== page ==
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||£30|| - Black & Decker 14.4v Lithium Ion Drill Driver *Pay & Collect*
||£30|| - Black & Decker 14.4v Lithium Ion Drill Driver *Pay & Collect*

||£30|| - Black & Decker 14.4v Lithium Ion Drill Driver *Pay & Collect*

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Hello,

Been searching for drills and finally found something which is budget and Li-ion!
Ok, one not so good thing is it only has 1 battery, however it can stay charged indefinitely as its li-ion. You can also keep it on the cradle (much like you can for phones etc).

I checked out the reviews, not many around worth mentioning (argos doesn't count) but worth a punt. I remembered Robert Dias had a clearance of these for £35, was tempted but didn't need a drill then.
Don't think many can beat a B&D Li-ion 14.4v for £30..

Description
The Black & Decker Lithium Ion Drill Driver is cordless with 14.4V power. It has a variable-speed trigger for better control, and a keyless, metal, single sleeve, knurled chuck to improve gripping. The chuck features 24 settings for precise torque. This compact drill has two speeds, high-speed for fastening and assembly jobs, and low-speed for drilling and higher torque applications. Battery charger and screwdriver pieces are included for this drill.

6 Comments

Original Poster

There is also a same version but hammer drill for £37.50
direct.tesco.com/q/R…spx

Batteries have a "sell by date" if you like. A second battery cannot last a lifetime of 2 batteries even when NOT used!
So if you want to get two sets then use the batteries alternately when possible!

HTH.
Edited by: "Inquisitor" 28th Aug 2010

Inquisitor

There is also a same version but hammer drill for … There is also a same version but hammer drill for £37.50http://direct.tesco.com/q/R.207-0826.aspxBatteries have a "sell by date" if you like. A second battery cannot last a lifetime of 2 batteries even when NOT used!So if you want to get two sets then use the batteries alternately when possible! HTH.



these are lithium ion batteries not nicad so they will hold the charge for a very very long time....months or more, unlike nicads that lose some charge even when not used due to memory loss

Original Poster

royals

[quote=Inquisitor] these are lithium ion batteries not nicad so they will … [quote=Inquisitor] these are lithium ion batteries not nicad so they will hold the charge for a very very long time....months or more, unlike nicads that lose some charge even when not used due to memory loss



Umm, let me make it little more clear. I am talking in terms of overall life expectancy of a battery, not the loss of charge over x months. Li-ion degrade just like any other battery therefore it has a "sell by date".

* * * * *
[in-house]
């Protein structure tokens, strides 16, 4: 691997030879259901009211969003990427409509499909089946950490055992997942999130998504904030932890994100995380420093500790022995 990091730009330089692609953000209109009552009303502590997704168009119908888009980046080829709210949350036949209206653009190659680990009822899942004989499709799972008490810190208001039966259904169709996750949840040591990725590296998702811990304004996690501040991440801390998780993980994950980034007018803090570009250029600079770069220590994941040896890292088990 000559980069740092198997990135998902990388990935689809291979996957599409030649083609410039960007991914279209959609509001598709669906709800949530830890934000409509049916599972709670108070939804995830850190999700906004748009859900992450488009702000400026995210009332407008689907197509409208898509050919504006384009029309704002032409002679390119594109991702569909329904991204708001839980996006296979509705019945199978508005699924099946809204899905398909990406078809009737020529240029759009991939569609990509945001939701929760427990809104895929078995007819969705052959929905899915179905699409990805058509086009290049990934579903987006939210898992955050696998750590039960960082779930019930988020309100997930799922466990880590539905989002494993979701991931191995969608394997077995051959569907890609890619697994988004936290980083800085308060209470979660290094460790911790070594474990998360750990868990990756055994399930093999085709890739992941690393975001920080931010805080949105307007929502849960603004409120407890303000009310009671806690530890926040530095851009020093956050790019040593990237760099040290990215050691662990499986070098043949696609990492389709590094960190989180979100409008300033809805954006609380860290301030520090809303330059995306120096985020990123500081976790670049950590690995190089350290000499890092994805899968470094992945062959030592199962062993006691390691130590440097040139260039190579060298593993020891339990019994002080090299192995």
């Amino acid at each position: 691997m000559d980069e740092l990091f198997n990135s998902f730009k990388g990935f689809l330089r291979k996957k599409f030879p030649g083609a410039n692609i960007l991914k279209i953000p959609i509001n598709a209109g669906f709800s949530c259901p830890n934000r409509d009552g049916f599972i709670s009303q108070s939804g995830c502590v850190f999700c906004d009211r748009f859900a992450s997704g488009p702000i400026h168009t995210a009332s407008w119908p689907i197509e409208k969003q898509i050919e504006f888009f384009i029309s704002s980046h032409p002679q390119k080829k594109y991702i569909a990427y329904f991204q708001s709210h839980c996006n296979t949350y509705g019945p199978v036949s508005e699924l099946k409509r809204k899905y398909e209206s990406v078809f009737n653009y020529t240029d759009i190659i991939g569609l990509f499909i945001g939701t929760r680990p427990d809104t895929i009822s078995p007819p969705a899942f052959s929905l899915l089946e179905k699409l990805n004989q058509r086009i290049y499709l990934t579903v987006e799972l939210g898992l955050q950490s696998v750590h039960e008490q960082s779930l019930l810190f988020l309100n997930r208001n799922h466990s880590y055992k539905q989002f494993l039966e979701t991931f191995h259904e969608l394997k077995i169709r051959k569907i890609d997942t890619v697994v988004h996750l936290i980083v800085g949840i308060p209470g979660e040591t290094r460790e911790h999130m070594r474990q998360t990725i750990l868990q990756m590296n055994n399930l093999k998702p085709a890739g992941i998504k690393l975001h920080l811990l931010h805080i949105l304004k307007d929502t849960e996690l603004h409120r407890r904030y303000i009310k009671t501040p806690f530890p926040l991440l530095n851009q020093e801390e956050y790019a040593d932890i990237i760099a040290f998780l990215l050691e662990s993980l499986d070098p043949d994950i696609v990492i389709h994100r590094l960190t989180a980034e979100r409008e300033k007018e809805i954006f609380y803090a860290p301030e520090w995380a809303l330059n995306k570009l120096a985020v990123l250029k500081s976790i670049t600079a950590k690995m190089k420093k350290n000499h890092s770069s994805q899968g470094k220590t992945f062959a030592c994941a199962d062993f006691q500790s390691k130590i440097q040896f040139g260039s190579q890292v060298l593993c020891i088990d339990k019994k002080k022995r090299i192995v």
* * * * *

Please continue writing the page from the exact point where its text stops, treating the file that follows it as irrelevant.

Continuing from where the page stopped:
Ni-cads degradation accelerates because of crystallisation when not fully discharged etc.
Edited by: "Inquisitor" 28th Aug 2010

Brilliant little drill, if a little light weight.

If you want to extend the life of any lithium ion battery - phone batteries, laptop batteries, drill batteries - let charge drop to about 40% and pop them in the fridge.

"A unit that is full most of the time at 25 °C (77 °F) irreversibly loses approximately 20% capacity per year. Poor ventilation may increase temperatures, further shortening battery life. Loss rates vary by temperature: 6% loss at 0 °C (32 °F), 20% at 25 °C (77 °F), and 35% at 40 °C (104 °F). When stored at 40%–60% charge level, the capacity loss is reduced to 2%, 4%, and 15%, respectively." (wikipedia)

So if using your laptop at home with the mains charger - remove the battery.

Inquisitor

There is also a same version but hammer drill for … There is also a same version but hammer drill for £37.50http://direct.tesco.com/q/R.207-0826.aspx



You can use quidco for the £37.50 hammer drill and get an extra 500 points if you use the code TD-WPKD

worthinger

Brilliant little drill, if a little light weight.If you want to extend … Brilliant little drill, if a little light weight.If you want to extend the life of any lithium ion battery - phone batteries, laptop batteries, drill batteries - let charge drop to about 40% and pop them in the fridge."A unit that is full most of the time at 25 °C (77 °F) irreversibly loses approximately 20% capacity per year. Poor ventilation may increase temperatures, further shortening battery life. Loss rates vary by temperature: 6% loss at 0 °C (32 °F), 20% at 25 °C (77 °F), and 35% at 40 °C (104 °F). When stored at 40%–60% charge level, the capacity loss is reduced to 2%, 4%, and 15%, respectively." (wikipedia)So if using your laptop at home with the mains charger - remove the battery.



agreed though never tried it but you should never store lithium batteries fully discharged in a fridge....personally i wouldnt bother as i wouldnt want to risk damaging my expensive fridge
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